Under the DB11-based body was the Vantage’s structure and V8
Among numerous test facilities that dot the European tip of the Arctic Circle, those surrounding the small Swedish town of Arvidsjaur are justly famous.
It can drop to -40deg C here and it snows frequently. Perfect conditions, then, for freezing lakes, and keeping them frozen for the business of car and tyre testing.
Aston Martin is here with the new Vantage because Continental is here. Buying an ESP system from the German tyre giant also buys you test time on its winter facility – not for cold weather stuff specifically (Aston does that in Finland) but rather to fine-tune the stability control software so that it delivers a dynamic experience that is suitably ‘Vantage’.
At this point in development, early in 2017, the Vantage in question is barely worthy of the description. The mule’s body is a mongrelised version of the DB11, and you’d have to lever it off to know that the chassis and Mercedes-AMG 4.0-litre twin-turbocharged V8 are all present and correct.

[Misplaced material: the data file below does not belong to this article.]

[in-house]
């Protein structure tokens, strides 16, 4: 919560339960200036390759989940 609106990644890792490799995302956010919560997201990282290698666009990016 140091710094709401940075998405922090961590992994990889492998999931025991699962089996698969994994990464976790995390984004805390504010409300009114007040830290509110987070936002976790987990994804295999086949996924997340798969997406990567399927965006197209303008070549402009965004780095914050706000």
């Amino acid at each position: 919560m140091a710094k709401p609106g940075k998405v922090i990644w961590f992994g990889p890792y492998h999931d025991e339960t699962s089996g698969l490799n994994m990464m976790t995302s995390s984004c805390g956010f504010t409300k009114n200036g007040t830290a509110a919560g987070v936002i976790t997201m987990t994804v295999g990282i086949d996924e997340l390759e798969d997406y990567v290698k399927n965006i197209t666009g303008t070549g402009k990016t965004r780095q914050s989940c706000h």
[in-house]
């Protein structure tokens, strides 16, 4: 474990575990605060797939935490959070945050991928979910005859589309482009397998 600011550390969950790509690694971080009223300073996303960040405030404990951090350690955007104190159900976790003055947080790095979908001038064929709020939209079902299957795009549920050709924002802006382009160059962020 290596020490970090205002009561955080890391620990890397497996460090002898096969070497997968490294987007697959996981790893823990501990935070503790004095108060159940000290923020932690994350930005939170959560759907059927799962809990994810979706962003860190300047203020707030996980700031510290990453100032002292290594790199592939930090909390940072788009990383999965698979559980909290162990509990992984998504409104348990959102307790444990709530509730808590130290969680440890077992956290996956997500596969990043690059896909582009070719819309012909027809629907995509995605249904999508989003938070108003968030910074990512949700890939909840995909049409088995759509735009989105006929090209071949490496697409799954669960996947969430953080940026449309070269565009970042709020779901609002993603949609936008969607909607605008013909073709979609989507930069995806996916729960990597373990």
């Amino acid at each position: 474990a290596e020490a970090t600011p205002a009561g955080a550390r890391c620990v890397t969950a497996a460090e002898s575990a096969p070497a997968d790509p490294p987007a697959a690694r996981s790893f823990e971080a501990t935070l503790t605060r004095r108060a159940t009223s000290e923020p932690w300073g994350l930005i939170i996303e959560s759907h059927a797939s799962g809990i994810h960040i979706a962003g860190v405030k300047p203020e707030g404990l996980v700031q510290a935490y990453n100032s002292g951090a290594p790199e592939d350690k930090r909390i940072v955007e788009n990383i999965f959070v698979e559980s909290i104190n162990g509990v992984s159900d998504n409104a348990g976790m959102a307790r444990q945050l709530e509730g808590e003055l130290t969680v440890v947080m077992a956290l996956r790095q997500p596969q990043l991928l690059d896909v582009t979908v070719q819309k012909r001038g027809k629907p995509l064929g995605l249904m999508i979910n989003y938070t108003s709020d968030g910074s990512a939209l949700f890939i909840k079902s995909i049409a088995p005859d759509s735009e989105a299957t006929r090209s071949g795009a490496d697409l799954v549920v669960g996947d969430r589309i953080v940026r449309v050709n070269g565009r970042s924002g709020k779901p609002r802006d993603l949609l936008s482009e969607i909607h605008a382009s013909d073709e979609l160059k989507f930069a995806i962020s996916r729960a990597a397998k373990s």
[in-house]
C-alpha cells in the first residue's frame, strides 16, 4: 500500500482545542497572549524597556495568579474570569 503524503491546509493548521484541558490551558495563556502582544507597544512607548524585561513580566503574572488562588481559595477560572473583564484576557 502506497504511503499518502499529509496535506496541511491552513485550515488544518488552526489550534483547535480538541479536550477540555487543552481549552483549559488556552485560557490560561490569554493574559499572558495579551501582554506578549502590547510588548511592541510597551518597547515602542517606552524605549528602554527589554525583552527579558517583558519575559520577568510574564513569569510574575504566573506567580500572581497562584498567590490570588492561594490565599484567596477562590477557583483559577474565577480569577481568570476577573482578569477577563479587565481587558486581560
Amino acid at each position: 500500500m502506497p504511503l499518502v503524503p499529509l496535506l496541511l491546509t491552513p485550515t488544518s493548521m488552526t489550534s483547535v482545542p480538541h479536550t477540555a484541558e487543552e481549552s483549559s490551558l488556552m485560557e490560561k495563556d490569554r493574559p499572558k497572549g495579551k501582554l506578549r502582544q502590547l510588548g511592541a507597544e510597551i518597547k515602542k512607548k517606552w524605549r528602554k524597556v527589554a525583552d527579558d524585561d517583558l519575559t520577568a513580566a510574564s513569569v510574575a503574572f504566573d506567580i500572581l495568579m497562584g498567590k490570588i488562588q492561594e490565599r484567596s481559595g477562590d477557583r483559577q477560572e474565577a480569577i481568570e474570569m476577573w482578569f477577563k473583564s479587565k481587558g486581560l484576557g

In the driver’s seat is Mark Barron – project engineer, stability control systems, and the lead figure in a small team from Aston that has already been in Sweden for a fortnight. It’s Barron’s job to liaise with the Continental engineers and adjust the software’s default parameters as Aston sees fit. Although this involves tracing thousands of signals and calculations, he confirms the assessment itself is pleasingly subjective – and the results impressively immediate.
“Usually within a couple of hours, we get another piece of software to flash into the ESP, and then we do the same thing again,” he says. “That’s why we use these test tracks: they give us a very repeatable and consistent environment.”
That Barron relays this while drifting effortlessly around a track not much wider than a double garage speaks not only to the level of expertise that Aston deploys to far-flung test locations, but also the degree of roundedness already apparent in the half-breed test mule. Barron says the V8’s gruff engine note still needs work – along with umpteen other facets of the car’s personality, no doubt. But with more than a year to go before a journalist sits in the finished product, the Vantage’s docile, throttle-adjustable and apparently endlessly biddable back axle already seems a long way from the drawing board in the Arvidsjaur snow.